Is there anything more engaging than an artist’s sketchbook? Or even a notebook with a few sketches in it? I suppose the end product doesn’t have to be visual, it’s the insight into that conception/creation/ working it out process that I’m interested in, but imagery tends to be far more accessible, of course. I use Leonardo’s notebooks extensively in my Renaissance, Scientific Revolution, and early modern courses, and students are immediately engaged, entranced even, far more than they are when I show them the finished product. It’s interesting to see the wanderings of a very fertile mind in his case, what inspired him and what he also had to work out: perspective, motion, hands. Most of Leonardo’s sketches never made it onto canvas; once a particular challenge was overcome he moved on to the next one, but the sketchbooks of more (focused, disciplined, on-task???? it’s hard to compare Leonardo negatively to anyone) artists illustrate the progress from page to paint: those of Claude Monet immediately comes to mind. But again, it doesn’t have to be about images. The sketchbooks of Massachusetts artist Alvan Fisher (1792-1863), a pioneer in American landscape, genre, and “view” paintings, gives us insights into his preparation for one of the first views of Salem from “Gallows Hill”, a scene that would be imitated time and time again over the course of the nineteenth century. Fisher jotted down notes about the Salem Witch Trials in his sketchbook, indicating that his inspiration for the Salem painting was not just the view he saw before him, but the events that brought him to this particular place.
Alvan Fisher’s View of Salem from Gallows Hill (1818), Collection of the Peabody Essex Museum, Salem, and Sketchbook no. 5, containing notes about the Salem Witch Trials, Museum of Fine Arts, Boston. With the recent validation of Proctor’s Ledge below rather than Gallows Hill above as the 1692 execution site, it occurs to me that the inspiration for this famous “view” is based on a falsehood! Indeed, I think that the figures in the foreground are sitting on THE ledge. But clearly a perspective from that point would not be as revealing of the city below.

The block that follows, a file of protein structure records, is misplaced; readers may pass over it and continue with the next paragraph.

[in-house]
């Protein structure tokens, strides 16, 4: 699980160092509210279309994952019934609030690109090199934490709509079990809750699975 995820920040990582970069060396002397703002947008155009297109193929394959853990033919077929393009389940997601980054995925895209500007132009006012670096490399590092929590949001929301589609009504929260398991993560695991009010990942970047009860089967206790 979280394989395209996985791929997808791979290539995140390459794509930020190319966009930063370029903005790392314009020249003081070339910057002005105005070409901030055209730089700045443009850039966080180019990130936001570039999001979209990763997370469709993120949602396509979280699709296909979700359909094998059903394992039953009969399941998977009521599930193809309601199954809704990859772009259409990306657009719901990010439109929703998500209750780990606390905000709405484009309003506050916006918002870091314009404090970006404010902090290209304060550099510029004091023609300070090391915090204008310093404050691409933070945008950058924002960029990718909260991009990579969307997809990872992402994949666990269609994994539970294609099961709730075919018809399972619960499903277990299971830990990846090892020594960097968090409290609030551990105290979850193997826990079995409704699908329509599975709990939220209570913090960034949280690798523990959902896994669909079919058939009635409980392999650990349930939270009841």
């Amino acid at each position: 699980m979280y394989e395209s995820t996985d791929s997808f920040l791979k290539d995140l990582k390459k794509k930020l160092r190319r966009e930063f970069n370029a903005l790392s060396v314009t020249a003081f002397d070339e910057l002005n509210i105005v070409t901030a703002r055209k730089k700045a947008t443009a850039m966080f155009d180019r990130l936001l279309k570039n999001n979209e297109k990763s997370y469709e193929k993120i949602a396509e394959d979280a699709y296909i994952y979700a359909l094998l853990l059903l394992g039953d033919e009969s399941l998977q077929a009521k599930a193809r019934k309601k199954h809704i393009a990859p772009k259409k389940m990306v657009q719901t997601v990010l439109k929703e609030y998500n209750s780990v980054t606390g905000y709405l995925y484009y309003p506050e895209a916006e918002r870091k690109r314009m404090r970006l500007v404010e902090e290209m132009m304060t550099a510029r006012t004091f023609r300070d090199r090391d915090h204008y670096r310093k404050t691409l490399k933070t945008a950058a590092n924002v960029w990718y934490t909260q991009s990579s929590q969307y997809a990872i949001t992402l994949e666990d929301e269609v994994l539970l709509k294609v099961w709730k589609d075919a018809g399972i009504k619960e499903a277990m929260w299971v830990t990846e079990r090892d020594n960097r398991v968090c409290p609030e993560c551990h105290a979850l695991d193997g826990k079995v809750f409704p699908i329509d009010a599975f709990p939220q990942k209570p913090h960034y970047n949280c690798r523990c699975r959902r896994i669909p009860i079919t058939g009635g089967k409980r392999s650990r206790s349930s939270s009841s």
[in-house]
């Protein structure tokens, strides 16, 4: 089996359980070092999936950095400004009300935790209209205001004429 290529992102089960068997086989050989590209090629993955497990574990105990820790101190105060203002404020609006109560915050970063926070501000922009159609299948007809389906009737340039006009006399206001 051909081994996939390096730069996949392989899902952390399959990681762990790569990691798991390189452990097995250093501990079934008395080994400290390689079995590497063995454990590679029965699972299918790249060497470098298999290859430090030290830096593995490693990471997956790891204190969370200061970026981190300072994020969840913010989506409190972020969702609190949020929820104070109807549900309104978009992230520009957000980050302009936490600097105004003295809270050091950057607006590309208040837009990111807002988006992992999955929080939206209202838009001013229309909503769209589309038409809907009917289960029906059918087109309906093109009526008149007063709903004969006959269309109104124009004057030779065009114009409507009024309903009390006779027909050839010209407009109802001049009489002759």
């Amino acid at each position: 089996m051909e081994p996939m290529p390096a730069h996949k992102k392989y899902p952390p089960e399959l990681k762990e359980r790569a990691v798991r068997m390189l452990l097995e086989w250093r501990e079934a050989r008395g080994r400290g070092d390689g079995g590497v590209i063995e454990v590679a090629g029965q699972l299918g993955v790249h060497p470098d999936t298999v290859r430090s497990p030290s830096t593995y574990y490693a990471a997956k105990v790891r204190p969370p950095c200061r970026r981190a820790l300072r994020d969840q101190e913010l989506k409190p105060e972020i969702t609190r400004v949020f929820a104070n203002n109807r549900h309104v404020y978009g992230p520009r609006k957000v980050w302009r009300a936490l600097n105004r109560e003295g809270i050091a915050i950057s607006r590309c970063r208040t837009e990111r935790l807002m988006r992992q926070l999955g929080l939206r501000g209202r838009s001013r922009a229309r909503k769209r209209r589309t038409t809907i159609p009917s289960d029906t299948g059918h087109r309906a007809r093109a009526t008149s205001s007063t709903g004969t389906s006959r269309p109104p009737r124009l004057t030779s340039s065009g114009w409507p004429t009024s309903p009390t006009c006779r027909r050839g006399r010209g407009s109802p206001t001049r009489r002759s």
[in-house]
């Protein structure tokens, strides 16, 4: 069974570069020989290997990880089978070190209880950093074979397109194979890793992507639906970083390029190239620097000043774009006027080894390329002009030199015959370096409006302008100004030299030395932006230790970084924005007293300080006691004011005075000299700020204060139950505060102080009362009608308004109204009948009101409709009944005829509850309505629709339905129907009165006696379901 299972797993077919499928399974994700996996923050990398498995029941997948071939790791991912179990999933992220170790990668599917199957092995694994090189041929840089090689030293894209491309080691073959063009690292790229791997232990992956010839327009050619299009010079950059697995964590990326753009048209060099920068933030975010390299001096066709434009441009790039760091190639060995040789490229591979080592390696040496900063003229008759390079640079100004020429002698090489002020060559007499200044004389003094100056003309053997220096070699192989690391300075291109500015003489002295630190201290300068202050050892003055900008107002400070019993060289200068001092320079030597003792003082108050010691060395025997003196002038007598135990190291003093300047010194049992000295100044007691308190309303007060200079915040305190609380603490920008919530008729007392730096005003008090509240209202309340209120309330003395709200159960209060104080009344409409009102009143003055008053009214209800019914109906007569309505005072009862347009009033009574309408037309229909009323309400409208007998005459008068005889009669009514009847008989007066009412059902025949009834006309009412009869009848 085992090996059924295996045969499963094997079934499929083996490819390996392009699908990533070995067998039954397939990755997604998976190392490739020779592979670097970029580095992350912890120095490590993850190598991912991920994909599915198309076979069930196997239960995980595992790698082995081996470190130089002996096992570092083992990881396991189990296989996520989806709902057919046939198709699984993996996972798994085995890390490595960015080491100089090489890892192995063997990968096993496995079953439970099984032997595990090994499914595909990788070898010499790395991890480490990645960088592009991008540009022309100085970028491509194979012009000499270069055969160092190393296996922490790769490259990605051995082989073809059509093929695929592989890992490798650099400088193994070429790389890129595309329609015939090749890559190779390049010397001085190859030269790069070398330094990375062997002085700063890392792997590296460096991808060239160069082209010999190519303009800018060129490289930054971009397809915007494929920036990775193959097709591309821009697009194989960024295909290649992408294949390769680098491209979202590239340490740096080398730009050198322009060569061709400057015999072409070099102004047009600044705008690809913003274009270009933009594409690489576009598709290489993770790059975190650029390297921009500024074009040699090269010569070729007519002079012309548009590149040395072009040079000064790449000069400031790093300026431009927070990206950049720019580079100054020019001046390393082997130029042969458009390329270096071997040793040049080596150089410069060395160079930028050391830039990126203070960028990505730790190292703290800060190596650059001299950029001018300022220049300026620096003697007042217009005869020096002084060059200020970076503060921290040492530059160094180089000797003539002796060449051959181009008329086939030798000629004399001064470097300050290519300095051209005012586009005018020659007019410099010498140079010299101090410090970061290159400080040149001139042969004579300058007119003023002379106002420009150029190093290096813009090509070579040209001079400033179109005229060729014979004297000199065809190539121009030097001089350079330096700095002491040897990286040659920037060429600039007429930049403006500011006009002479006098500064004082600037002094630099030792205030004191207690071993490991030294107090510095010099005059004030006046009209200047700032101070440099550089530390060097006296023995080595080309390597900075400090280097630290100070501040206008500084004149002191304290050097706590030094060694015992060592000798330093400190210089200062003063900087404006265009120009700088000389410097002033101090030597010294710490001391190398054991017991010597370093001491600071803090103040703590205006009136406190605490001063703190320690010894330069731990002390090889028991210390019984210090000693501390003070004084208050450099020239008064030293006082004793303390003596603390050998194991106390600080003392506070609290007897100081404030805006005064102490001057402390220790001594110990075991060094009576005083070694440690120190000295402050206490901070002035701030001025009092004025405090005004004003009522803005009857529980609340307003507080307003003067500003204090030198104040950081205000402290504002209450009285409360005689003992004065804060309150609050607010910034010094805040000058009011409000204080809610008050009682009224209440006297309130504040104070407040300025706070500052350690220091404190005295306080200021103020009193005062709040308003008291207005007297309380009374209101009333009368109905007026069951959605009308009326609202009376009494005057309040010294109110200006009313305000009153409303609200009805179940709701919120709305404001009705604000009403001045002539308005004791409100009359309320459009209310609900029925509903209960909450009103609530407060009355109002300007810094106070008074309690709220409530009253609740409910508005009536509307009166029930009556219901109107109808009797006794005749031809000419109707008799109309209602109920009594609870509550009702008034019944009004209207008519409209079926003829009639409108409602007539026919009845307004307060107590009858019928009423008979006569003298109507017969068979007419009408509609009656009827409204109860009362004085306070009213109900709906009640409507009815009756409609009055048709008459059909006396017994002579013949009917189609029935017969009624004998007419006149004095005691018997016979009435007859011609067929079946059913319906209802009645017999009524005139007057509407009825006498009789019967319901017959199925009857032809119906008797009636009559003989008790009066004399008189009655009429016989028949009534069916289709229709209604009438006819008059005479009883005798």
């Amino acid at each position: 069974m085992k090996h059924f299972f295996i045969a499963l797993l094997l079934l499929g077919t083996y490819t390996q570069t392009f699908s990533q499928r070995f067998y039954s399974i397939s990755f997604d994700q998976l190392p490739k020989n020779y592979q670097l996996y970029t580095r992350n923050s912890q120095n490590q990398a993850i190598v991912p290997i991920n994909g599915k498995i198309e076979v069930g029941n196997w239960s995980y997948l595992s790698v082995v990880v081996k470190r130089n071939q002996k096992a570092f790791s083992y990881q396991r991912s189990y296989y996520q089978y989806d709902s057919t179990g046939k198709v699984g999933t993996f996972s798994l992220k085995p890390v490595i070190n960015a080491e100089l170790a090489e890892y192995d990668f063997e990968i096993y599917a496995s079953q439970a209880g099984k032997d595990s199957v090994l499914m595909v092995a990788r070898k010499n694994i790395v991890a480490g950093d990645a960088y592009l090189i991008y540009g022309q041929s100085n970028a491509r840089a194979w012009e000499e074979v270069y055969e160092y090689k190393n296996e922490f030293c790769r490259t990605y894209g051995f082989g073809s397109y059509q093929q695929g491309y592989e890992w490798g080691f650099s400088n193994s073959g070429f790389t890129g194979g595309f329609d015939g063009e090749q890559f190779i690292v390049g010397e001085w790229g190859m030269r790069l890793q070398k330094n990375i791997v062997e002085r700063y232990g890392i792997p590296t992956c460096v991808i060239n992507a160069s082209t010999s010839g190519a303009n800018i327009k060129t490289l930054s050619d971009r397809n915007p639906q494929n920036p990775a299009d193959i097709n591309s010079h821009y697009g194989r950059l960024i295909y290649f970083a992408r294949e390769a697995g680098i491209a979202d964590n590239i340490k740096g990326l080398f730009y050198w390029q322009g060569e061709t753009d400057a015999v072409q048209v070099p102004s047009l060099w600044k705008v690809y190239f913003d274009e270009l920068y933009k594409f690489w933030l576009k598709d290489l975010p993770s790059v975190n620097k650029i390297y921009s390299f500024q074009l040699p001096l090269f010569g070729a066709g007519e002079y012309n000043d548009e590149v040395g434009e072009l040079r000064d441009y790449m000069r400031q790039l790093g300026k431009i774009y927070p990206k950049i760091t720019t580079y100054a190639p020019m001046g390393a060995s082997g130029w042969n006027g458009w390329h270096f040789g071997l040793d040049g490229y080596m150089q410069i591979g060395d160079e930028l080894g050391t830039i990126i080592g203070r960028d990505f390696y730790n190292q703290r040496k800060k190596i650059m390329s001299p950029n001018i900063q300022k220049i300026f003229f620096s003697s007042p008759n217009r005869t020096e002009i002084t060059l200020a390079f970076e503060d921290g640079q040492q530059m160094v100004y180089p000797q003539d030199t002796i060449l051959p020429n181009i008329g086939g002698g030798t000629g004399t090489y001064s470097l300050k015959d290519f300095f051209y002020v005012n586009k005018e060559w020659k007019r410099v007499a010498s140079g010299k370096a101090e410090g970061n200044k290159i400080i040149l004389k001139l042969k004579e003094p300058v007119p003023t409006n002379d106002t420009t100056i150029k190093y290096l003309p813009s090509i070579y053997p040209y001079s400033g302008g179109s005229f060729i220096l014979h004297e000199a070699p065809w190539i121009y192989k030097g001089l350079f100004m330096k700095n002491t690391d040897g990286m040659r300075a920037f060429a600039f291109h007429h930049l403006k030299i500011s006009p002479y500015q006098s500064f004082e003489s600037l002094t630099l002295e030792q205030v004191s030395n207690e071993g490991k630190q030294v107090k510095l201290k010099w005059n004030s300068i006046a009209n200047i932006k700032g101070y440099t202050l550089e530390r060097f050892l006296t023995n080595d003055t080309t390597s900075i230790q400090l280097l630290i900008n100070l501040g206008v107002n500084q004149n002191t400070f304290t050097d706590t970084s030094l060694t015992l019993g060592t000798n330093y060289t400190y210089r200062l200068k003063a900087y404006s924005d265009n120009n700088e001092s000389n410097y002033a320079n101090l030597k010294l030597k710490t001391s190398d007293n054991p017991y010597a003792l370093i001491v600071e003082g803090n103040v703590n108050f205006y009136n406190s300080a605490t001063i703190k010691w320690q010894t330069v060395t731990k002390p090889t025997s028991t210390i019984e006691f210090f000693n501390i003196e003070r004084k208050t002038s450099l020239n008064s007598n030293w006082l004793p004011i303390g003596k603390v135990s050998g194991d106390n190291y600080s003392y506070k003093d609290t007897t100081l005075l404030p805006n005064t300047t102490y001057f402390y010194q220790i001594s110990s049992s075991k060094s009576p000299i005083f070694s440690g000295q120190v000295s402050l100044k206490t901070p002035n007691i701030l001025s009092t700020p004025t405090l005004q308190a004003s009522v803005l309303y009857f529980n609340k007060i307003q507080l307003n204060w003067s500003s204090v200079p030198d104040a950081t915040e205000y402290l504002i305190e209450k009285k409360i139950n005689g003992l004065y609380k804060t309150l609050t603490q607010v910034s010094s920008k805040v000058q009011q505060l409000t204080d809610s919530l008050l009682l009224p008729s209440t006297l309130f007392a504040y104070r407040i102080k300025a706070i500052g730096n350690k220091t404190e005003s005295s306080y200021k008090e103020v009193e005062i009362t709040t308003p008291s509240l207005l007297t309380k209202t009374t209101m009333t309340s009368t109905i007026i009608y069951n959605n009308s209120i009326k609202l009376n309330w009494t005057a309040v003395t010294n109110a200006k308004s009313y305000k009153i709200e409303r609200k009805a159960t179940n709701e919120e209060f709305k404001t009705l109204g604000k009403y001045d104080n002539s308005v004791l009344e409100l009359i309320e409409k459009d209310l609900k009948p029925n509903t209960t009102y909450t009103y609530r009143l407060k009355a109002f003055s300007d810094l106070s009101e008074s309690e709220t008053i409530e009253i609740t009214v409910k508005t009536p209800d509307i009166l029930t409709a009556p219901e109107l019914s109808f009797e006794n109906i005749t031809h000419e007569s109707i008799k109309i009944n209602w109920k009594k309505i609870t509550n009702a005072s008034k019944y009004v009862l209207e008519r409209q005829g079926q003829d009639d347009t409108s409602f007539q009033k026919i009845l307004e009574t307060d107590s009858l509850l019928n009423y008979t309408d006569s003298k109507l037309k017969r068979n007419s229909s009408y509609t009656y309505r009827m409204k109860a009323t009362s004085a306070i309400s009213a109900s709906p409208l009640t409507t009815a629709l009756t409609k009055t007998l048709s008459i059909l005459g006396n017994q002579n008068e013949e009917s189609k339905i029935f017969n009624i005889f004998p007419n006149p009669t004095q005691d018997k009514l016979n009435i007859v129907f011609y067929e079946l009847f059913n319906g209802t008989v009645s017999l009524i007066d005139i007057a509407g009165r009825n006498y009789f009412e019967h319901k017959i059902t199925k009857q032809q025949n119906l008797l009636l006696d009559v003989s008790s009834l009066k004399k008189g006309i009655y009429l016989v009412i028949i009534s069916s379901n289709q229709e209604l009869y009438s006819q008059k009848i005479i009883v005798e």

From what I can see, most of the sketches in Fisher’s notebooks in the Museum of Fine Arts contain more conventional preparatory sketches: houses, hills, streams, animals. Creatures, particularly creatures in motion and even more particularly birds, seem to captivate artists for centuries, from Leonardo to Salem’s most famous artist, Frank Benson. Browsing around sketchbooks which have been digitized (especially those included in this archived exhibition at the Smithsonian’s Archives of American Art), I can’t tell which is more captivating to me: individual sketches or the entire sketchbook, the works themselves or the works in progress.
Page from Alvan Fisher’s Sketchbook no. 1, Museum of Fine Arts, Boston; Autographed sketch by Frank Benson, 1882, Skinner Auctions; Leonardo’s sketches from the Codex on the Flight of Birds and one of Benson’s bird sketches, Northeast Auctions; Covers of sketchbooks of Harrison Cady (1943) and Fairfield Porter (1950) from the Archives of American Art.